Contributors to this thread:
As a rookie to the moose hunting game with an upcoming hunt... I'm asking the if experienced moose hunters agree with the diagram of this moose. As posted on other threads, some of these animal diagrams are way off.
Thanks for any input you may have!
Looks good to me Fuzz. I've only hunted moose once but the photo looks consistent with other deer species and how my bull looked while field dressing.
I field dressed 3 this fall and one other one. Never heard different, and from looking at them they are just a bigger deer. Think whitetail but larger. And they've got crazy thick leather.
Based on the 2 moose I shot, the scapula goes higher and is more part of the shoulder hump
deer don't have that hump and moose get shot high often
I always tried to tuck it in under the arm pit as the close side leg went forward. That way if you don't get heart you get those big lungs. As Bou said don't shoot the hump LOL be surprised how many do. Also they are big and most people think they are closer than they are and shoot low ! So range them if you can or go to a 3d shoot that has one set up. At the course here the moose is the one that always gets missed. They set it out in the open at 60 yards or so and everyone thinks its 40. Can't hardly believe so many experienced archers could miss such a big target ! I know first time they had it I did !
Thank you all for the responses! I was surprised that the front legs bone was that far ahead.
It's also that far ahead on a whitetail and an elk. See BB's shot placement threads that are kind of iconic. I generally aim based on where the leg meets the bottom line of the animal which I guess is why I could care about a the hump on the top of the shoulder. Put it pretty much 6-24" straight up using the back of the front leg as a vertical line and you're golden. The kill zone is huge.
X2 “straight up using the back of the front leg as a vertical line and you're golden.”
Based on the moose that I have shot this solid advice. I personally almost lost a bull shot broadside in the arm pit with the leg forward. Hit opposite shoulder so no exit. Bull went about four hundred yards. Hit the very front of the lungs. Six inches back and four to six down would have been ideal.
Fuzz the original picture is not a great one. the leg bone is too far forward or the vitals are too far back. generally the leg bone is covering a portion of the heart. the second photo that Schindler posted I would say is the most accurate only thing I would change is shift the heart slightly further back so that there is no heart visible in front of the leg bone.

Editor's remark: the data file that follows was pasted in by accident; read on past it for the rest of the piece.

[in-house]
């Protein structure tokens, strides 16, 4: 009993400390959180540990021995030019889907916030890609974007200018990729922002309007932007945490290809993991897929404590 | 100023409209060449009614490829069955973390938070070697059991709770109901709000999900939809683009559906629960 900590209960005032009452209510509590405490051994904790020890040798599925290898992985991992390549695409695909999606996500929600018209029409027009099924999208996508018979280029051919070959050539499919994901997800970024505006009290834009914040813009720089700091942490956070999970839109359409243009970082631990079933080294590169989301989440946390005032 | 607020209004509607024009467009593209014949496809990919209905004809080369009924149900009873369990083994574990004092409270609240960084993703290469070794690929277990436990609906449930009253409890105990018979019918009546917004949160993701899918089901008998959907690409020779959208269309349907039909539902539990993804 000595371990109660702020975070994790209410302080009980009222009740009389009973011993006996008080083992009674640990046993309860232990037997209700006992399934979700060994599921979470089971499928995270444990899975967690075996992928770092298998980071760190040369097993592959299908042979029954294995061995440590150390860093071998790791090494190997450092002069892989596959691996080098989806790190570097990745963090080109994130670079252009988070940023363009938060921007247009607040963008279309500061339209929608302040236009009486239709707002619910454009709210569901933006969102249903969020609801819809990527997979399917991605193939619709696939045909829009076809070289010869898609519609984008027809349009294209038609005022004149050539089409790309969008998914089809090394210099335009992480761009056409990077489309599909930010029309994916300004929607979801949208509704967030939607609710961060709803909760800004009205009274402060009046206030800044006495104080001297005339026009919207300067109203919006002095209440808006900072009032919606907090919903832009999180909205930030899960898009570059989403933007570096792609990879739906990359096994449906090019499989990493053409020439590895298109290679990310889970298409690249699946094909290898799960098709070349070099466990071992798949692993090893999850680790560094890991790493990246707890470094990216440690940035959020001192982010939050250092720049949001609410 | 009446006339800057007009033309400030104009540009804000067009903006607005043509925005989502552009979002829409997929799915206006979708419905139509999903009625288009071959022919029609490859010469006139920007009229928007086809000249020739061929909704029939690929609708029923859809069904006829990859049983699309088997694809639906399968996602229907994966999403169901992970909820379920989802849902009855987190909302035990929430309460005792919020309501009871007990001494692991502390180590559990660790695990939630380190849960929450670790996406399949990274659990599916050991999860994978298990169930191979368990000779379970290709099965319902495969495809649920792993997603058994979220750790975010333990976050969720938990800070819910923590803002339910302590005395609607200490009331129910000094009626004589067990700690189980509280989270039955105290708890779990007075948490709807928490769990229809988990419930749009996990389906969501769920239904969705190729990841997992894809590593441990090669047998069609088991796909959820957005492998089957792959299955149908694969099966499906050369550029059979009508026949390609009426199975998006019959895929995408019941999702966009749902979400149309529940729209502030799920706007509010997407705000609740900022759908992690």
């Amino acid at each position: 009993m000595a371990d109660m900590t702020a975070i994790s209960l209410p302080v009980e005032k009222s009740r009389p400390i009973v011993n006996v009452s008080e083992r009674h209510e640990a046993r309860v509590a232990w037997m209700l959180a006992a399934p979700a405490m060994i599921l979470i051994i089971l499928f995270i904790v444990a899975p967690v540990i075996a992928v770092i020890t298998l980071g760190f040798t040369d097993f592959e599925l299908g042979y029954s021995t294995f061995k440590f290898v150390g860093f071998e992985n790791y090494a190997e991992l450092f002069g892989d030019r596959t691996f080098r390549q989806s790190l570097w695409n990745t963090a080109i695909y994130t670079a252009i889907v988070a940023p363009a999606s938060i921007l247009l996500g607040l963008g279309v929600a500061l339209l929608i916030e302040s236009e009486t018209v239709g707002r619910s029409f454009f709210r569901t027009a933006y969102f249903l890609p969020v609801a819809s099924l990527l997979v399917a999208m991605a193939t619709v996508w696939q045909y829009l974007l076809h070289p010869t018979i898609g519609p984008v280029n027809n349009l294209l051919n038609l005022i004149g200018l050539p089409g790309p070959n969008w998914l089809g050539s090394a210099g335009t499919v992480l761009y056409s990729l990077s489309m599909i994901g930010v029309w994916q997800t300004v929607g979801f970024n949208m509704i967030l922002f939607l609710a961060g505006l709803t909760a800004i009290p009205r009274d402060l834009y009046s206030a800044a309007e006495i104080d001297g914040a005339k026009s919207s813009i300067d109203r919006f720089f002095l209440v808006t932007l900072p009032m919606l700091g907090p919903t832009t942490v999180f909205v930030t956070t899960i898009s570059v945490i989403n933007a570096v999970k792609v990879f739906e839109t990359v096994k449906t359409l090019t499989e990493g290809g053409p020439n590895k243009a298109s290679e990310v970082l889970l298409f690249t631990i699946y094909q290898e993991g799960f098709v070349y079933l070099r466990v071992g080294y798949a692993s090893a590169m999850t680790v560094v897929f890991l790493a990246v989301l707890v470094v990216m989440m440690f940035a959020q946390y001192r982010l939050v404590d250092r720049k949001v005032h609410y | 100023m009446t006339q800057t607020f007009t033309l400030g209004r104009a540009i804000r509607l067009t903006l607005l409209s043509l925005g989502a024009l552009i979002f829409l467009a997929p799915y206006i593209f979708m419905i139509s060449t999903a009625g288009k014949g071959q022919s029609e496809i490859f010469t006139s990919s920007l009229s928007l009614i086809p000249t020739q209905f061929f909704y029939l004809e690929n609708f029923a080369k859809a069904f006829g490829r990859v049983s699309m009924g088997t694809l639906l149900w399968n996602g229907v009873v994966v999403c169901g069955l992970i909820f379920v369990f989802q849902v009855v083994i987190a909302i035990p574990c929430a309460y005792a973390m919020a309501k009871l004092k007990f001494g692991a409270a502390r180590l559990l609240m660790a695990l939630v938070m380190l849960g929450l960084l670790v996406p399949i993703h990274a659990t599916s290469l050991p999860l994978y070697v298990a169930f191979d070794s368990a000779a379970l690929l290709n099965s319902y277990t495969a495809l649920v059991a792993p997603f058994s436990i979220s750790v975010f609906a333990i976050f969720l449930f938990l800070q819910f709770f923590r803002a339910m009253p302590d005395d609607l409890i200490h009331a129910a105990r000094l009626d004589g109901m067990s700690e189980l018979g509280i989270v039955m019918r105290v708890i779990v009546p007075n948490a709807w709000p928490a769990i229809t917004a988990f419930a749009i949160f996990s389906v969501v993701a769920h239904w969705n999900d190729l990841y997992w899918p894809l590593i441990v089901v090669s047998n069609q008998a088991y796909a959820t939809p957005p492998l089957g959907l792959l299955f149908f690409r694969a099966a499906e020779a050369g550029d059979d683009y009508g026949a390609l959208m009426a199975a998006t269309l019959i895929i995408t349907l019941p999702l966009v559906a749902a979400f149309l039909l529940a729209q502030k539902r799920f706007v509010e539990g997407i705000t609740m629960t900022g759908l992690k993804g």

Straight up the back of the leg 6-20 inches. they have huge lungs. I personally wouldn't shoot for heart if you hit the leg bone you might run into a big problem. double lung they go nowhere.
I have guided and butched 37 moose. funny enough I have never personally shot one....
You don't want to crowd that leg bone, don't go for the pocket, leave room for error
Dually noted Tyler! Thanks again guys!
The diagrams and photos that Steve posted are accurate. ..pay close attention not to aim too high....use the rule of thirds...
If your arrow enters and exits the rib cage, it should hit the lungs. They're gigantic. I think the first diagram is conservative on how far back the vitals go, meaning that you'd have a dead moose if you hit it a little behind the vital area in that picture.
One more observation: be ready to shoot him again, and do so if possible!
1/3 way up tucked into the pocket or 1/2 way up and just bit back farther....
walking buffalo's Link
Let it never be said Shiras doesn't have a huge heart!
The OP diagram and the second post by sschindler are Very poor in showing correct skeletal posture.
They show the spine positioned MUCH to high. And the ribs are wrong too....
Sschindler's third diagram is better.... The spine runs MUCH lower over the chest cavity, and ribs are angled backwards, Not vertical.
This link has some good dissection photos and diagrams, including the third one from sschindler.
Thanks for all the info guys. I too will be bowhunting bulls this fall. Hard to believe I'm 6 months away!
one other thing about a moose, we all know they are big, judging their distance is a bit challenging they seem closer than they really are,